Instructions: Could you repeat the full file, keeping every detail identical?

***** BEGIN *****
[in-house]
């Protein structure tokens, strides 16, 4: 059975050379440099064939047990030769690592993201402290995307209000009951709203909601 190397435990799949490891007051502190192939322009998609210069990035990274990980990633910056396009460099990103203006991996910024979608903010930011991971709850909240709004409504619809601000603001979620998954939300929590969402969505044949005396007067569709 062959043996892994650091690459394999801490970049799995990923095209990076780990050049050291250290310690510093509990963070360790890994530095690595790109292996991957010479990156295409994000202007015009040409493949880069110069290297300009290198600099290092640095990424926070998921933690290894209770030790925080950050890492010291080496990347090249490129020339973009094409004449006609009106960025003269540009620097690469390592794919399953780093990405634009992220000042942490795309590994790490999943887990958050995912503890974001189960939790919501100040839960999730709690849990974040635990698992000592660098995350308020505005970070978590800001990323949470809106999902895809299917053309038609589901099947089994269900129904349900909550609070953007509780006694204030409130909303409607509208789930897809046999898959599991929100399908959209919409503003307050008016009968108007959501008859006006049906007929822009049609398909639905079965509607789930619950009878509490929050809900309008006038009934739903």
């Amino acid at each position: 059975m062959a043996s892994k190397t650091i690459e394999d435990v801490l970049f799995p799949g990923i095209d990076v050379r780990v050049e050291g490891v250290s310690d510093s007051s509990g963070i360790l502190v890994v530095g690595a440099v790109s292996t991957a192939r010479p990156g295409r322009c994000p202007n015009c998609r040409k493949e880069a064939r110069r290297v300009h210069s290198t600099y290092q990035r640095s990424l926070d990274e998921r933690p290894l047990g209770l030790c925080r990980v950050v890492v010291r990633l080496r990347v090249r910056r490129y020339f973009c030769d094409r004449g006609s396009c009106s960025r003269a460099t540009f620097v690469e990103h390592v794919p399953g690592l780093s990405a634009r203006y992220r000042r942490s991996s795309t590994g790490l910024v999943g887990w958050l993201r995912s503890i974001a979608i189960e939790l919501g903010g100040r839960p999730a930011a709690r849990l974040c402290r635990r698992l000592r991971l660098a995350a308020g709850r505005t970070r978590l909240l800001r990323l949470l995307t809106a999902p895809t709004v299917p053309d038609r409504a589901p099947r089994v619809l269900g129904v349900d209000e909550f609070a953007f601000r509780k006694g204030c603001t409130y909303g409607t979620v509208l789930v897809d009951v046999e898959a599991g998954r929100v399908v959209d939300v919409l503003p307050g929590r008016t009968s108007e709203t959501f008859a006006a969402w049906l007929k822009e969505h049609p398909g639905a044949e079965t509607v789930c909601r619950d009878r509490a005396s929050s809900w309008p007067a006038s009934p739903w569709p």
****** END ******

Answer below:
[in-house]
């Protein structure tokens, strides 16, 4: 059975050379440099064939047990030769690592993201402290995307209000009951709203909601 190397435990799949490891007051502190192939322009998609210069990035990274990980990633910056396009460099990103203006991996910024979608903010930011991971709850909240709004409504619809601000603001979620998954939300929590969402969505044949005396007067569709 062959043996892994650091690459394999801490970049799995990923095209990076780990050049050291250290310690510093509990963070360790890994530095690595790109292996991957010479990156295409994000202007015009040409493949880069110069290297300009290198600099290092640095990424926070998921933690290894209770030790925080950050890492010291080496990347090249490129020339973009094409004449006609009106960025003269540009620097690469390592794919399953780093990405634009992220000042942490795309590994790490999943887990958050995912503890974001189960939790919501100040839960999730709690849990974040635990698992000592660098995350308020505005970070978590800001990323949470809106999902895809299917053309038609589901099947089994269900129904349900909550609070953007509780006694204030409130909303409607509208789930897809046999898959599991929100399908959209919409503003307050008016009968108007959501008859006006049906007929822009049609398909639905079965509607789930619950009878509490929050809900309008006038009934739903």
């Amino acid at each position: 059975m062959a043996s892994k190397t650091i690459e394999d435990v801490l970049f799995p799949g990923i095209d990076v050379r780990v050049e050291g490891v250290s310690d510093s007051s509990g963070i360790l502190v890994v530095g690595a440099v790109s292996t991957a192939r010479p990156g295409r322009c994000p202007n015009c998609r040409k493949e880069a064939r110069r290297v300009h210069s290198t600099y290092q990035r640095s990424l926070d990274e998921r933690p290894l047990g209770l030790c925080r990980v950050v890492v010291r990633l080496r990347v090249r910056r490129y020339f973009c030769d094409r004449g006609s396009c009106s960025r003269a460099t540009f620097v690469e990103h390592v794919p399953g690592l780093s990405a634009r203006y992220r000042r942490s991996s795309t590994g790490l910024v999943g887990w958050l993201r995912s503890i974001a979608i189960e939790l919501g903010g100040r839960p999730a930011a709690r849990l974040c402290r635990r698992l000592r991971l660098a995350a308020g709850r505005t970070r978590l909240l800001r990323l949470l995307t809106a999902p895809t709004v299917p053309d038609r409504a589901p099947r089994v619809l269900g129904v349900d209000e909550f609070a953007f601000r509780k006694g204030c603001t409130y909303g409607t979620v509208l789930v897809d009951v046999e898959a599991g998954r929100v399908v959209d939300v919409l503003p307050g929590r008016t009968s108007e709203t959501f008859a006006a969402w049906l007929k822009e969505h049609p398909g639905a044949e079965t509607v789930c909601r619950d009878r509490a005396s929050s809900w309008p007067a006038s009934p739903w569709p």